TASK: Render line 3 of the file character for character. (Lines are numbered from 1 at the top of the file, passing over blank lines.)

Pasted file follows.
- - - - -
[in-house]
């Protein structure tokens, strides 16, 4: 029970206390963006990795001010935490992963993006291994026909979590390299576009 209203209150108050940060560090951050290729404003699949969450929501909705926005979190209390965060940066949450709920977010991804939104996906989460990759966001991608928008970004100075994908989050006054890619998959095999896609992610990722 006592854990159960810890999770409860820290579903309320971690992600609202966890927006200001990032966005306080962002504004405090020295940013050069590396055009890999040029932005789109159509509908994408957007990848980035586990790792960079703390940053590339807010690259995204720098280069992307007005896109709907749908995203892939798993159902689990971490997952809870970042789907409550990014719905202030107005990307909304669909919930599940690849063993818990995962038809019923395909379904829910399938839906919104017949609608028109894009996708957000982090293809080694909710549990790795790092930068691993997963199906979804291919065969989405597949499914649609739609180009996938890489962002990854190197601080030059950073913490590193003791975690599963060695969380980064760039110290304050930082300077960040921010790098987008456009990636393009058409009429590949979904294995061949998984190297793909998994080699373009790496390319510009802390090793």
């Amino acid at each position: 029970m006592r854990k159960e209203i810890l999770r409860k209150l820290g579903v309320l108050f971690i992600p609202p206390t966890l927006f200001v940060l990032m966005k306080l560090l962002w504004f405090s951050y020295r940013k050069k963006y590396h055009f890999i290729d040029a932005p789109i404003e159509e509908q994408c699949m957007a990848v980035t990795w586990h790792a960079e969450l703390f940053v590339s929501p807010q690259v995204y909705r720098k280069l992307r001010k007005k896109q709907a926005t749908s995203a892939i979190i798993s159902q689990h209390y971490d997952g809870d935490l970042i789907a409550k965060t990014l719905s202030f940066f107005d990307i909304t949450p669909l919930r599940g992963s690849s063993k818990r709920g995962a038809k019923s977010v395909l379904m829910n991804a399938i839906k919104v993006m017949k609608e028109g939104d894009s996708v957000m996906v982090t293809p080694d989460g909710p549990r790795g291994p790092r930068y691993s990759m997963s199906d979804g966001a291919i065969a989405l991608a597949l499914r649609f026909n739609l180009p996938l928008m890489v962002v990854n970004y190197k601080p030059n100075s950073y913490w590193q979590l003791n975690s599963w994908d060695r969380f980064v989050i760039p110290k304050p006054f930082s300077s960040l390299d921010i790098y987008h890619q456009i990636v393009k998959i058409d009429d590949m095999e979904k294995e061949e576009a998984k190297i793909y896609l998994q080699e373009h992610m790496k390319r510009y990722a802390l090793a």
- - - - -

């Amino acid at each position: 029970m006592r854990k159960e209203i810890l999770r409860k209150l820290g579903v309320l108050f971690i992600p609202p206390t966890l927006f200001v940060l990032m966005k306080l560090l962002w504004f405090s951050y020295r940013k050069k963006y590396h055009f890999i290729d040029a932005p789109i404003e159509e509908q994408c699949m957007a990848v980035t990795w586990h790792a960079e969450l703390f940053v590339s929501p807010q690259v995204y909705r720098k280069l992307r001010k007005k896109q709907a926005t749908s995203a892939i979190i798993s159902q689990h209390y971490d997952g809870d935490l970042i789907a409550k965060t990014l719905s202030f940066f107005d990307i909304t949450p669909l919930r599940g992963s690849s063993k818990r709920g995962a038809k019923s977010v395909l379904m829910n991804a399938i839906k919104v993006m017949k609608e028109g939104d894009s996708v957000m996906v982090t293809p080694d989460g909710p549990r790795g291994p790092r930068y691993s990759m997963s199906d979804g966001a291919i065969a989405l991608a597949l499914r649609f026909n739609l180009p996938l928008m890489v962002v990854n970004y190197k601080p030059n100075s950073y913490w590193q979590l003791n975690s599963w994908d060695r969380f980064v989050i760039p110290k304050p006054f930082s300077s960040l390299d921010i790098y987008h890619q456009i990636v393009k998959i058409d009429d590949m095999e979904k294995e061949e576009a998984k190297i793909y896609l998994q080699e373009h992610m790496k390319r510009y990722a802390l090793a």